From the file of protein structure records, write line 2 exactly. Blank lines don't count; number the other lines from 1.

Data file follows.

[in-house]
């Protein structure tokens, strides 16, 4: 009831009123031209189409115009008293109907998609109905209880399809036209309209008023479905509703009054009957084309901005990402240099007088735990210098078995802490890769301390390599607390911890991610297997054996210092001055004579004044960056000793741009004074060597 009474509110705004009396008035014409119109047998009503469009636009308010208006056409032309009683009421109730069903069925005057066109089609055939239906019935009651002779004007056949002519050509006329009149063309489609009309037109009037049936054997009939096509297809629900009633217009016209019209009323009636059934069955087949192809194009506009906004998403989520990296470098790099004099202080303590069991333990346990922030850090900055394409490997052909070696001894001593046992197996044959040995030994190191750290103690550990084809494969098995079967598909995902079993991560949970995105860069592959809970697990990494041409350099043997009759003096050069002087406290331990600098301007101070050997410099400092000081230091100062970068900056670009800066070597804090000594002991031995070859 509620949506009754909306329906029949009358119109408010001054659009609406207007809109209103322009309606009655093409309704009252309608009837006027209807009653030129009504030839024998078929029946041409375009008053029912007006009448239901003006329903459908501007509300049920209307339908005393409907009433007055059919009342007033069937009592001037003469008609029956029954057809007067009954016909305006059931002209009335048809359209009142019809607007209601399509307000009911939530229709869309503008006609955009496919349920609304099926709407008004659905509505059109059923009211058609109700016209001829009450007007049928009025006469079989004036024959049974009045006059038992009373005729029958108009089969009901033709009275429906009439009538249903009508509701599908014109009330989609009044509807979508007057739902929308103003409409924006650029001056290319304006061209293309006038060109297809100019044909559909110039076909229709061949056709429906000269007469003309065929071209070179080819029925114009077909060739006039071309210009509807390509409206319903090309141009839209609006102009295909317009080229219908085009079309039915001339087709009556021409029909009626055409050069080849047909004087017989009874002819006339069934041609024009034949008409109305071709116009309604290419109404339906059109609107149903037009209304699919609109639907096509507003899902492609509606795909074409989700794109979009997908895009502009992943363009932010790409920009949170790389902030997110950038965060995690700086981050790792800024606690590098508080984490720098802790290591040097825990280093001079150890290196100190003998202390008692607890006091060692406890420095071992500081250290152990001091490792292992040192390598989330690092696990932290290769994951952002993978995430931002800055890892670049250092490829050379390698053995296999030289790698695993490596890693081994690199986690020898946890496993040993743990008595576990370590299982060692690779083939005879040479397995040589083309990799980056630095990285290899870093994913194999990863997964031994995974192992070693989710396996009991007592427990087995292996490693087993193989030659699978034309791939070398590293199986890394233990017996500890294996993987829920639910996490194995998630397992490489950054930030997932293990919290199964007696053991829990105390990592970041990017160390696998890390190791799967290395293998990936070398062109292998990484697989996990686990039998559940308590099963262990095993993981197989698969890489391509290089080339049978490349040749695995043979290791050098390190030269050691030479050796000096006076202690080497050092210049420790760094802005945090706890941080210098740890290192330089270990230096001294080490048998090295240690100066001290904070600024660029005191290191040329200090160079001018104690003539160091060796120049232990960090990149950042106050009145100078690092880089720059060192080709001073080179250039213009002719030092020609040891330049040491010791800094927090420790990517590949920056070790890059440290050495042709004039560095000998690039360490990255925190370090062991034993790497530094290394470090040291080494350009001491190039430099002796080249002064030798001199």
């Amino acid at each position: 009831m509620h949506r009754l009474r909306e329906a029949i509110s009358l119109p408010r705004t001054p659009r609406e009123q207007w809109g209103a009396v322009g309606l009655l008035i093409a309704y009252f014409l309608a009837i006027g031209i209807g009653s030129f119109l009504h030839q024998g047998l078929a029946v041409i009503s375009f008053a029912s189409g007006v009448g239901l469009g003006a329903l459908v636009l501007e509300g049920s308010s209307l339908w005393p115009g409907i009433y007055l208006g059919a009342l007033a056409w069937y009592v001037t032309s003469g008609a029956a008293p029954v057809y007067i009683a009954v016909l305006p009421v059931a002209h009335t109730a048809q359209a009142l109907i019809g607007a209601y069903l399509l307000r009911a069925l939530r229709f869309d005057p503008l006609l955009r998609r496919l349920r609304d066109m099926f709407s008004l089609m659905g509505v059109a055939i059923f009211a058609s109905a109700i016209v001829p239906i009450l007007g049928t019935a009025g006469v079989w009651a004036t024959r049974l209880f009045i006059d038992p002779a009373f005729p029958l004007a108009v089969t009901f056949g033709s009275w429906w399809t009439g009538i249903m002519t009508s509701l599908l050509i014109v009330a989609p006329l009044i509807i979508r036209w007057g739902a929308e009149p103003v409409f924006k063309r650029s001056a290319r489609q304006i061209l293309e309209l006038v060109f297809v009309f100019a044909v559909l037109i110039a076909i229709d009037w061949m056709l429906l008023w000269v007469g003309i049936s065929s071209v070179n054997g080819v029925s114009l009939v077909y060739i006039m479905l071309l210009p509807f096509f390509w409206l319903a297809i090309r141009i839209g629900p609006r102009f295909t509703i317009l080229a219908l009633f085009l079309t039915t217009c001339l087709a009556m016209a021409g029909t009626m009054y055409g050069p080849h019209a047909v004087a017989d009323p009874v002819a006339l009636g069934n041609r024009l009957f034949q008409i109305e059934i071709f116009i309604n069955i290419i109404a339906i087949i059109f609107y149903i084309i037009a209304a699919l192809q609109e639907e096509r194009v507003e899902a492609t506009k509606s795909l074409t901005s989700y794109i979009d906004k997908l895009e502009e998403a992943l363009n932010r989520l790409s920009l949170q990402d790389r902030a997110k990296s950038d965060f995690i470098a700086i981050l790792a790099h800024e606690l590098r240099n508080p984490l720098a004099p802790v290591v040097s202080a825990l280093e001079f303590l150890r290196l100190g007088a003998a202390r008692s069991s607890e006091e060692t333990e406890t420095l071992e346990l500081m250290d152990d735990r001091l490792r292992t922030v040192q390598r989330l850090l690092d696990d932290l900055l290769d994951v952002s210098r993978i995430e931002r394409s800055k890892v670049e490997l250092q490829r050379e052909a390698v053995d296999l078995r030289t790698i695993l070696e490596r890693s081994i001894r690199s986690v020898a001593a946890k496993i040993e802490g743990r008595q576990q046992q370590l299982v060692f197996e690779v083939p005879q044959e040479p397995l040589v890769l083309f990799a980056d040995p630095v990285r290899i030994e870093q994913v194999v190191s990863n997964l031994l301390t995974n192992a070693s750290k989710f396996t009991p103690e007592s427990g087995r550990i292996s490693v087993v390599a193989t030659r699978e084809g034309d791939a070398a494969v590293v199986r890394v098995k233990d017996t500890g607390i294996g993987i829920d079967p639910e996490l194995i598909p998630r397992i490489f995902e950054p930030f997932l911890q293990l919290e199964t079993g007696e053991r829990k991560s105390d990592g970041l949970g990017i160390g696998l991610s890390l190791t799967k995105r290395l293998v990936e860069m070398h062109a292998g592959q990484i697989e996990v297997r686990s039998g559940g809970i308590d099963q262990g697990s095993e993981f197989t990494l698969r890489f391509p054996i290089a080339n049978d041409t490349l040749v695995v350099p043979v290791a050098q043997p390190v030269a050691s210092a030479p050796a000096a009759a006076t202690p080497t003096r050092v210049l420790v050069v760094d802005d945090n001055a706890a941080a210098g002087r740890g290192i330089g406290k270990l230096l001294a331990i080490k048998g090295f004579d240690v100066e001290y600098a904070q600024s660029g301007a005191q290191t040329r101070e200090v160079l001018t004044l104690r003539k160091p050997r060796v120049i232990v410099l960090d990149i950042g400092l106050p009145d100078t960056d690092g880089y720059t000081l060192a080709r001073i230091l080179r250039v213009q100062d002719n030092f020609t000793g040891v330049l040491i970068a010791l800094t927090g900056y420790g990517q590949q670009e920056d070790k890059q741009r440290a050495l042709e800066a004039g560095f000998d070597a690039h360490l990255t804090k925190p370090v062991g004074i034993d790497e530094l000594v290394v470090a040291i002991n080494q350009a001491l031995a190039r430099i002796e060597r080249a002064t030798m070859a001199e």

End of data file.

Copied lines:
């Protein structure tokens, strides 16, 4: 009831009123031209189409115009008293109907998609109905209880399809036209309209008023479905509703009054009957084309901005990402240099007088735990210098078995802490890769301390390599607390911890991610297997054996210092001055004579004044960056000793741009004074060597 009474509110705004009396008035014409119109047998009503469009636009308010208006056409032309009683009421109730069903069925005057066109089609055939239906019935009651002779004007056949002519050509006329009149063309489609009309037109009037049936054997009939096509297809629900009633217009016209019209009323009636059934069955087949192809194009506009906004998403989520990296470098790099004099202080303590069991333990346990922030850090900055394409490997052909070696001894001593046992197996044959040995030994190191750290103690550990084809494969098995079967598909995902079993991560949970995105860069592959809970697990990494041409350099043997009759003096050069002087406290331990600098301007101070050997410099400092000081230091100062970068900056670009800066070597804090000594002991031995070859 509620949506009754909306329906029949009358119109408010001054659009609406207007809109209103322009309606009655093409309704009252309608009837006027209807009653030129009504030839024998078929029946041409375009008053029912007006009448239901003006329903459908501007509300049920209307339908005393409907009433007055059919009342007033069937009592001037003469008609029956029954057809007067009954016909305006059931002209009335048809359209009142019809607007209601399509307000009911939530229709869309503008006609955009496919349920609304099926709407008004659905509505059109059923009211058609109700016209001829009450007007049928009025006469079989004036024959049974009045006059038992009373005729029958108009089969009901033709009275429906009439009538249903009508509701599908014109009330989609009044509807979508007057739902929308103003409409924006650029001056290319304006061209293309006038060109297809100019044909559909110039076909229709061949056709429906000269007469003309065929071209070179080819029925114009077909060739006039071309210009509807390509409206319903090309141009839209609006102009295909317009080229219908085009079309039915001339087709009556021409029909009626055409050069080849047909004087017989009874002819006339069934041609024009034949008409109305071709116009309604290419109404339906059109609107149903037009209304699919609109639907096509507003899902492609509606795909074409989700794109979009997908895009502009992943363009932010790409920009949170790389902030997110950038965060995690700086981050790792800024606690590098508080984490720098802790290591040097825990280093001079150890290196100190003998202390008692607890006091060692406890420095071992500081250290152990001091490792292992040192390598989330690092696990932290290769994951952002993978995430931002800055890892670049250092490829050379390698053995296999030289790698695993490596890693081994690199986690020898946890496993040993743990008595576990370590299982060692690779083939005879040479397995040589083309990799980056630095990285290899870093994913194999990863997964031994995974192992070693989710396996009991007592427990087995292996490693087993193989030659699978034309791939070398590293199986890394233990017996500890294996993987829920639910996490194995998630397992490489950054930030997932293990919290199964007696053991829990105390990592970041990017160390696998890390190791799967290395293998990936070398062109292998990484697989996990686990039998559940308590099963262990095993993981197989698969890489391509290089080339049978490349040749695995043979290791050098390190030269050691030479050796000096006076202690080497050092210049420790760094802005945090706890941080210098740890290192330089270990230096001294080490048998090295240690100066001290904070600024660029005191290191040329200090160079001018104690003539160091060796120049232990960090990149950042106050009145100078690092880089720059060192080709001073080179250039213009002719030092020609040891330049040491010791800094927090420790990517590949920056070790890059440290050495042709004039560095000998690039360490990255925190370090062991034993790497530094290394470090040291080494350009001491190039430099002796080249002064030798001199």